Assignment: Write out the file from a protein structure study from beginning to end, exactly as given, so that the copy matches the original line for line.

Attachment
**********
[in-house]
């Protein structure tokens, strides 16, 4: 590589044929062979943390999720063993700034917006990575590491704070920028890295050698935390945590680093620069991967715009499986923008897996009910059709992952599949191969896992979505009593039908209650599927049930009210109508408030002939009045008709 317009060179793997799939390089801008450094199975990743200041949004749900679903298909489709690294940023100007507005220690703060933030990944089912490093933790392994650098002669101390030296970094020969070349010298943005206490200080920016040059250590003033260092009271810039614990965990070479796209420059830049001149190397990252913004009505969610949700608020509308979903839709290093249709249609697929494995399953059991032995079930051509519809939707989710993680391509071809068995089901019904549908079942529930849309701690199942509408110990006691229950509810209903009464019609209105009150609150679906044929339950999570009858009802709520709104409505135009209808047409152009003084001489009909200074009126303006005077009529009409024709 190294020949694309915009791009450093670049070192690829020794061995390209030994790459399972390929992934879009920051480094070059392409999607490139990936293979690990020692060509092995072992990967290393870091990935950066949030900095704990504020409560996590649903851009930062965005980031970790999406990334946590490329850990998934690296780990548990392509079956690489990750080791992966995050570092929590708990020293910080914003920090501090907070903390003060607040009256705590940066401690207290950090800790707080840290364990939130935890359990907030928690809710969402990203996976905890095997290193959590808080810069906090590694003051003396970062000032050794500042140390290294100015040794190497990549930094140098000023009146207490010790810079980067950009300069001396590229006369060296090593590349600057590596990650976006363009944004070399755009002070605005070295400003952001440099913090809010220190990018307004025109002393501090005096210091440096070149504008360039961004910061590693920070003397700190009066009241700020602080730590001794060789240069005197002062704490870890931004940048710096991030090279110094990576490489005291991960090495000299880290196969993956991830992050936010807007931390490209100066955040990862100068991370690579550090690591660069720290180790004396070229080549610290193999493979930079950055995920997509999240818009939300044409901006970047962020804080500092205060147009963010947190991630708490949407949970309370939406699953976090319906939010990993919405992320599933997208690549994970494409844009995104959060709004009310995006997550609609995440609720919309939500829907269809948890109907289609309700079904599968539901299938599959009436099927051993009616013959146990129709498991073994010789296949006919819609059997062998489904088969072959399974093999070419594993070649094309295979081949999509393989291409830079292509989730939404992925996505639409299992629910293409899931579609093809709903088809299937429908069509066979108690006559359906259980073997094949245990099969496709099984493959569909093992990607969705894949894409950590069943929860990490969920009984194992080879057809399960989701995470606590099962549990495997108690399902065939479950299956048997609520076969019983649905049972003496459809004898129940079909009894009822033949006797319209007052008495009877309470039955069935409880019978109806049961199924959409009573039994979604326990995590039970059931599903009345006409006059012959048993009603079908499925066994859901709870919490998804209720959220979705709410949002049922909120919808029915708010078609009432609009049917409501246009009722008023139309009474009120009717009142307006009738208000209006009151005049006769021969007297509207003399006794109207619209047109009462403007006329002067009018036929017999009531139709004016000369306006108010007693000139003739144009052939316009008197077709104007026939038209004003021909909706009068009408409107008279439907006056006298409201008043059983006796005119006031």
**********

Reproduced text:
[in-house]
């Protein structure tokens, strides 16, 4: 590589044929062979943390999720063993700034917006990575590491704070920028890295050698935390945590680093620069991967715009499986923008897996009910059709992952599949191969896992979505009593039908209650599927049930009210109508408030002939009045008709 317009060179793997799939390089801008450094199975990743200041949004749900679903298909489709690294940023100007507005220690703060933030990944089912490093933790392994650098002669101390030296970094020969070349010298943005206490200080920016040059250590003033260092009271810039614990965990070479796209420059830049001149190397990252913004009505969610949700608020509308979903839709290093249709249609697929494995399953059991032995079930051509519809939707989710993680391509071809068995089901019904549908079942529930849309701690199942509408110990006691229950509810209903009464019609209105009150609150679906044929339950999570009858009802709520709104409505135009209808047409152009003084001489009909200074009126303006005077009529009409024709 190294020949694309915009791009450093670049070192690829020794061995390209030994790459399972390929992934879009920051480094070059392409999607490139990936293979690990020692060509092995072992990967290393870091990935950066949030900095704990504020409560996590649903851009930062965005980031970790999406990334946590490329850990998934690296780990548990392509079956690489990750080791992966995050570092929590708990020293910080914003920090501090907070903390003060607040009256705590940066401690207290950090800790707080840290364990939130935890359990907030928690809710969402990203996976905890095997290193959590808080810069906090590694003051003396970062000032050794500042140390290294100015040794190497990549930094140098000023009146207490010790810079980067950009300069001396590229006369060296090593590349600057590596990650976006363009944004070399755009002070605005070295400003952001440099913090809010220190990018307004025109002393501090005096210091440096070149504008360039961004910061590693920070003397700190009066009241700020602080730590001794060789240069005197002062704490870890931004940048710096991030090279110094990576490489005291991960090495000299880290196969993956991830992050936010807007931390490209100066955040990862100068991370690579550090690591660069720290180790004396070229080549610290193999493979930079950055995920997509999240818009939300044409901006970047962020804080500092205060147009963010947190991630708490949407949970309370939406699953976090319906939010990993919405992320599933997208690549994970494409844009995104959060709004009310995006997550609609995440609720919309939500829907269809948890109907289609309700079904599968539901299938599959009436099927051993009616013959146990129709498991073994010789296949006919819609059997062998489904088969072959399974093999070419594993070649094309295979081949999509393989291409830079292509989730939404992925996505639409299992629910293409899931579609093809709903088809299937429908069509066979108690006559359906259980073997094949245990099969496709099984493959569909093992990607969705894949894409950590069943929860990490969920009984194992080879057809399960989701995470606590099962549990495997108690399902065939479950299956048997609520076969019983649905049972003496459809004898129940079909009894009822033949006797319209007052008495009877309470039955069935409880019978109806049961199924959409009573039994979604326990995590039970059931599903009345006409006059012959048993009603079908499925066994859901709870919490998804209720959220979705709410949002049922909120919808029915708010078609009432609009049917409501246009009722008023139309009474009120009717009142307006009738208000209006009151005049006769021969007297509207003399006794109207619209047109009462403007006329002067009018036929017999009531139709004016000369306006108010007693000139003739144009052939316009008197077709104007026939038209004003021909909706009068009408409107008279439907006056006298409201008043059983006796005119006031």